Dishonorable mentions: Alistair Overeem, Francis Carmont (somehow), Michael McDonald
The “Really? You’re Just Gonna Keep Doing That Shit That Gets You in All That Trouble?” Award (a.k.a. “The Koppenhaver”): Jason Miller
Dear Lord! Would somebody please get a hold of Jason Miller already? In 2012, he took home the coveted hardware for “Most Bizarre MMA News Story of the Year” and things haven’t gotten much better. Though he has not fought since losing to LaunchPad McQuack back at UFC 146, Miller has remained in the MMA media spotlight (kinda) for all the wrong reasons. Over a two week span, Miller was arrested twice on separate instances involving domestic violence. Though the exact details of the altercations are hazy at best, it is clear that Mayhem has a few issues to deal with. At least he apologized (I think). In a previous post, CagePotato’s own Elias Cepeda wrote:
“We’re not really sure what to say at this point, ‘Taters. For years, it appeared as if Miller was simply having a good time, fighting hard and playing up the more silly parts of his personality. But now it’s evident that he is having problems keeping himself out of bad situations, almost all of them involving alleged violence against others.”
If two arrests in two weeks aren’t bad enough, Miller was then caught on camera in late October instigating a near-brawl with TUF runner-up Uriah Hall at a BAMMA USA event. Though no arrests were made, Miller hurled a truckload of racial slurs in Hall’s direction during the entire altercation, cementing himself as this year’s runaway Koppenhaver Award recipient. Jason “Mayhem” Miller: once the competitive and charismatic jester of MMA has become a sad strange little man and he has my pity. - Nathan Smith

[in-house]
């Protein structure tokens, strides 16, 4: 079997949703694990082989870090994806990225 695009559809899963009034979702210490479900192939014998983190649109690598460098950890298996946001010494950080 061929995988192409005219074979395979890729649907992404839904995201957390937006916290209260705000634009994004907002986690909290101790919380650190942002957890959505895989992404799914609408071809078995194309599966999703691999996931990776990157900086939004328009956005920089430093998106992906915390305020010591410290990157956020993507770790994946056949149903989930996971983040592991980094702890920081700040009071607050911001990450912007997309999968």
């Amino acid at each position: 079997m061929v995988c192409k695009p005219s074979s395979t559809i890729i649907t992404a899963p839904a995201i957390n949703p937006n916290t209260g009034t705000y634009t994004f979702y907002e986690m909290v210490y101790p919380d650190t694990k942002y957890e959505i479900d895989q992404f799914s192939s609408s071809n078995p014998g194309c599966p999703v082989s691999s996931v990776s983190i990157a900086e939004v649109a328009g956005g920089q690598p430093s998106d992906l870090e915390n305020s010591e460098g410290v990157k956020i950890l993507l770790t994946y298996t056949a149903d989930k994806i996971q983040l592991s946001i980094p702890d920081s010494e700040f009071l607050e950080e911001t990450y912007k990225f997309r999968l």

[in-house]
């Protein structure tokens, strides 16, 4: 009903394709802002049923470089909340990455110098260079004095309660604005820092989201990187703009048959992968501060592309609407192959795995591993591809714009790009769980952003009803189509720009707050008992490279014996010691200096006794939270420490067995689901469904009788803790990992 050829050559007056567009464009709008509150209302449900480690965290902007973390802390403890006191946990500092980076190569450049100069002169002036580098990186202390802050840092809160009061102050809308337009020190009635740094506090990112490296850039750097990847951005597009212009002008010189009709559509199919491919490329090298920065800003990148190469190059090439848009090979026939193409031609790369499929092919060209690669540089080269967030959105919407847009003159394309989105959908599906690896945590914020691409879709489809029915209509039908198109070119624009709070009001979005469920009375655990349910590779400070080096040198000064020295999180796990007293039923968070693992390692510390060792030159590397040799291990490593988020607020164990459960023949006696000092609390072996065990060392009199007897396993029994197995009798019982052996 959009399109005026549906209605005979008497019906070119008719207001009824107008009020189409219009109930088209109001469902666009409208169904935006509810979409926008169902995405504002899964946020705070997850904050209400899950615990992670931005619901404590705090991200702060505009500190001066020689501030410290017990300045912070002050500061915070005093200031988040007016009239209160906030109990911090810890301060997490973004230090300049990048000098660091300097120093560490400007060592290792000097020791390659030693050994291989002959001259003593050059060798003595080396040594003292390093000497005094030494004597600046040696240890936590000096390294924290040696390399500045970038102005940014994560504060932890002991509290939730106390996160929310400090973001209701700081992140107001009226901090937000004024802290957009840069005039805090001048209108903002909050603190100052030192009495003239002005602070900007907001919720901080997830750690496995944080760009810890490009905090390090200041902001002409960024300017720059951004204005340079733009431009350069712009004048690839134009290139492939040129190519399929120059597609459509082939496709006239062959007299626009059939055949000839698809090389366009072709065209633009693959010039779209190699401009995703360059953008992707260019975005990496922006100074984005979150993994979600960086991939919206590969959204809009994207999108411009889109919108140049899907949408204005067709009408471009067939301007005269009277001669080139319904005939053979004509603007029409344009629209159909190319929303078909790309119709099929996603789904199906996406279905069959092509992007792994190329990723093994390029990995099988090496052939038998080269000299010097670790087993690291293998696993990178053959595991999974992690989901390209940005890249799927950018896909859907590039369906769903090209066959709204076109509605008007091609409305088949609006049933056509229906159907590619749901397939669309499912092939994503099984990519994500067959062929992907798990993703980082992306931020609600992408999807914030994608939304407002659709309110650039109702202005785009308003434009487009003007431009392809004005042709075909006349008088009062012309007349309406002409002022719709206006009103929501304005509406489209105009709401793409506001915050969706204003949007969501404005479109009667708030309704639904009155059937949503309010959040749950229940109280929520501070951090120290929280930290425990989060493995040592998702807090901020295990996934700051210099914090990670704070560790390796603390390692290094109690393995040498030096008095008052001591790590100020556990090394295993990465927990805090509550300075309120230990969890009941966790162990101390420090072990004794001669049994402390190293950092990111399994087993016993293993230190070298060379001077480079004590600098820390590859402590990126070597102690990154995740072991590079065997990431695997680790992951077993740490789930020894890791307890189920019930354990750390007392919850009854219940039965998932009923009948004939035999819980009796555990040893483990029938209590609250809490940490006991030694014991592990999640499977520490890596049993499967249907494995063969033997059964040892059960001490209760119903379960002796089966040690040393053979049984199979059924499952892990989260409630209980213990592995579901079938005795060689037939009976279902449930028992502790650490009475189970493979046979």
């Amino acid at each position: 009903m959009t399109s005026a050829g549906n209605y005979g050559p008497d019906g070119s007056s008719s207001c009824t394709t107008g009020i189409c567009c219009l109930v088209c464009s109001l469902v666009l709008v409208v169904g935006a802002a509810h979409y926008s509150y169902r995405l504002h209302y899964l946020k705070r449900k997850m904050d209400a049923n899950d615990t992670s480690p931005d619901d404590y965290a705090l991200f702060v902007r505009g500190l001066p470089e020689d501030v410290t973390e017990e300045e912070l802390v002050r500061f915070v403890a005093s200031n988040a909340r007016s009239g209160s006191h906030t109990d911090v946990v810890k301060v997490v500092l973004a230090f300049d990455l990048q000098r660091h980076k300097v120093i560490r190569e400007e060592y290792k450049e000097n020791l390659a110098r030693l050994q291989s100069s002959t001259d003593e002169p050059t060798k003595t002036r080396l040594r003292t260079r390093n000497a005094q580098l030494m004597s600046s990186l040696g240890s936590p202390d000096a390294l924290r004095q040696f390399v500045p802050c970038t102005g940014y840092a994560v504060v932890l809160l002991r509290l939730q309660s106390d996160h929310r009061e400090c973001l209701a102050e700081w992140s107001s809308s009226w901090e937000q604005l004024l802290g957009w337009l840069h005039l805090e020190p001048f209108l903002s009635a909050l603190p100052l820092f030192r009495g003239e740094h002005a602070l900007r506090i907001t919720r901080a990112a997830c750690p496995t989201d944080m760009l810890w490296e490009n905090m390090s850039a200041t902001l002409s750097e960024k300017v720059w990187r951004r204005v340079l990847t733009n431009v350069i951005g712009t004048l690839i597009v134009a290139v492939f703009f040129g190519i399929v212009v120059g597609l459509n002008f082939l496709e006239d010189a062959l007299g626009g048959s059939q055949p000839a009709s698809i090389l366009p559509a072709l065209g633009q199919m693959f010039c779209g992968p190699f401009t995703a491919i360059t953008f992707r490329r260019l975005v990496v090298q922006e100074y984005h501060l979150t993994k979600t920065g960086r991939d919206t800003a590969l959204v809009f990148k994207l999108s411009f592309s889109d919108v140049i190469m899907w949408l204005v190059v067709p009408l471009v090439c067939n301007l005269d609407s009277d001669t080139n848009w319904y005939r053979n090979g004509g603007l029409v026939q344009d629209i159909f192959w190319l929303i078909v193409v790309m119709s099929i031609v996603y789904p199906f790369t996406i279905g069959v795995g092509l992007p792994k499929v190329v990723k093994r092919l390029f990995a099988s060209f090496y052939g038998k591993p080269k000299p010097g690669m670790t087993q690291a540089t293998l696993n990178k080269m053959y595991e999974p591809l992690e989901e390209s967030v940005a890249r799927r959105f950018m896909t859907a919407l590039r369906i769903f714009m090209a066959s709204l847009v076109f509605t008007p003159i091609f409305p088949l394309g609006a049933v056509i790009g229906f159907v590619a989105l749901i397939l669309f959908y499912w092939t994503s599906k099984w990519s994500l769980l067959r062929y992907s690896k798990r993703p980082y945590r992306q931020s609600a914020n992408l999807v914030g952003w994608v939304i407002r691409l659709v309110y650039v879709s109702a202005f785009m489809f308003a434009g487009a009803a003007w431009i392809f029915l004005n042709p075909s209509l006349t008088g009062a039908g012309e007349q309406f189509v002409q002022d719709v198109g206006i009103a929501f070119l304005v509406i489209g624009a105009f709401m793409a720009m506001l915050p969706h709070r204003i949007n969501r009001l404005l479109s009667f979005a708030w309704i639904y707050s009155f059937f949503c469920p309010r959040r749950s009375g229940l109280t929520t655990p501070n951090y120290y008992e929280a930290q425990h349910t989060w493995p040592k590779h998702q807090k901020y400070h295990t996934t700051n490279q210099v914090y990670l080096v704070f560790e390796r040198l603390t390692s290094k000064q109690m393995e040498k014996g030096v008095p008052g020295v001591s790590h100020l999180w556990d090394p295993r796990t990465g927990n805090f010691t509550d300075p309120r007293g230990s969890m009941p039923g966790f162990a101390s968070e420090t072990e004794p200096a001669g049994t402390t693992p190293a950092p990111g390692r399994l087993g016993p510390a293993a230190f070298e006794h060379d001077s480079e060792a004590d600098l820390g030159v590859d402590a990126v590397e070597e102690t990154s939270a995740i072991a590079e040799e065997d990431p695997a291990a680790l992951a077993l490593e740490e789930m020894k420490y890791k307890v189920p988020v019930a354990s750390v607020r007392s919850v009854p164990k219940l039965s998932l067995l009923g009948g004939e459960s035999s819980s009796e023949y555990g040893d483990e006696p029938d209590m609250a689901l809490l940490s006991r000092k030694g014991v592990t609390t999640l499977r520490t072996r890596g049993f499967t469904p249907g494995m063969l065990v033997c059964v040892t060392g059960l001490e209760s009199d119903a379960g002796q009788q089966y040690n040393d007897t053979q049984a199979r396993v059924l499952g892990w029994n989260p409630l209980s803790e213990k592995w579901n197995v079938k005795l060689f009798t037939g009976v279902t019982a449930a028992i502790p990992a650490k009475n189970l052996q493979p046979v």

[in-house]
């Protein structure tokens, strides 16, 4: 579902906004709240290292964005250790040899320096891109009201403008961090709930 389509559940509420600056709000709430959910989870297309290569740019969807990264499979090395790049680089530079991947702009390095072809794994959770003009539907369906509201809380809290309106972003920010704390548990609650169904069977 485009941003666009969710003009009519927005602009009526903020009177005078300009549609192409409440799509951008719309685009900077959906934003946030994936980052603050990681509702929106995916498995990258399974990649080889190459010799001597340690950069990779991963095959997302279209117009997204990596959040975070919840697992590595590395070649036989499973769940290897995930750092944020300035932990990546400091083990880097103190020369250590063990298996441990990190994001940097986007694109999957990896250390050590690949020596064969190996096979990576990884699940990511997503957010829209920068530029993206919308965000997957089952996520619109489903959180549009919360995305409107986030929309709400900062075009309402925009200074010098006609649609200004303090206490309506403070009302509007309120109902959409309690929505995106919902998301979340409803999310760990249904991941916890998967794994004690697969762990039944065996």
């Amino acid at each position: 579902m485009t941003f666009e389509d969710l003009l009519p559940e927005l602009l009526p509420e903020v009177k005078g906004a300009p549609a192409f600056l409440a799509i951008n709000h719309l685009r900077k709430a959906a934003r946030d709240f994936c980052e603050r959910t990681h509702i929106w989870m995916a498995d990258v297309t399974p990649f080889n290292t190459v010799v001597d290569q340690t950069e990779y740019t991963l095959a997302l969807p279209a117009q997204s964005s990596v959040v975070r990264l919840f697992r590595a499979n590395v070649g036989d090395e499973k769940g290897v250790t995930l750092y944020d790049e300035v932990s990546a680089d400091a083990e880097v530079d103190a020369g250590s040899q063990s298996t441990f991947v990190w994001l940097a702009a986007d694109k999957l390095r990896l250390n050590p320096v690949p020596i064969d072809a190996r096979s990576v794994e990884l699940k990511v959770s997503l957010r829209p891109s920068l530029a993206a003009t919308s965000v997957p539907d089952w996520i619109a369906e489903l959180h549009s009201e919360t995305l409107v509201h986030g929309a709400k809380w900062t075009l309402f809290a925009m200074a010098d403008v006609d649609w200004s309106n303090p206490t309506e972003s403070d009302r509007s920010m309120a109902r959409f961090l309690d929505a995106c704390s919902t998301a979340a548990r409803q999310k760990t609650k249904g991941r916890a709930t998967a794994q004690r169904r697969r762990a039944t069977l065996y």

Comeback Fight of the Year: Travis Browne KO’s Alistair Overeem @ UFC Fight Night 26 (8/17/13)
2013 did not start off well for Alistair Overeem. One fight away from a title shot, Overeem was fully in command heading into the third round of his fight with Antonio “Bigfoot” Silva at UFC 156 in February. Yes, Overeem is a notorious frontrunner who wilts under pressure, and has a suspect chin and stamina. Nevertheless, he didn’t seem to be in any danger. But 25 seconds into the third round, as he lay slumped against the fence following a barrage of punches from the gargantuan Brazilian, Overeem’s title aspirations and his legitimacy as a title contender were dashed. If Overeem can take any solace from that loss, it’s that at least it wasn’t the craziest comeback of the year.
Unfortunately for him, his next fight was. His opponent, Travis Browne, had a decent striking background, but certainly not one on par with the hulking Dutchman. Nor did he possess the size or the threat of the ground game that Silva did. From the opening bell, this looked like a mismatch. Browne was bullied in the clinch by Overeem who landed vicious knee after knee to the body. Browne crumpled in half, still on his feet but in obvious agony. Miraculously, he weathered the storm and managed to separate himself. Overeem, tired from his onslaught, plodded forward as Browne began to pester him with front kicks. Then, expecting another kick to the body, Browne went high and connected with a front kick to Overeem’s chin. Overeem staggered and then collapsed, and Browne followed with hammerfists until the fight was waved off. In weathering an extraordinarily brutal storm against arguably the most powerful striker in the heavyweight division before knocking him out in the same round, Browne grasped victory from the jaws of defeat, and proved the value of heart in unforgettable fashion. - George Shunick
Honorable mentions: Antonio Silva vs. Alistair Overeem, Ben Rothwell vs. Brandon Vera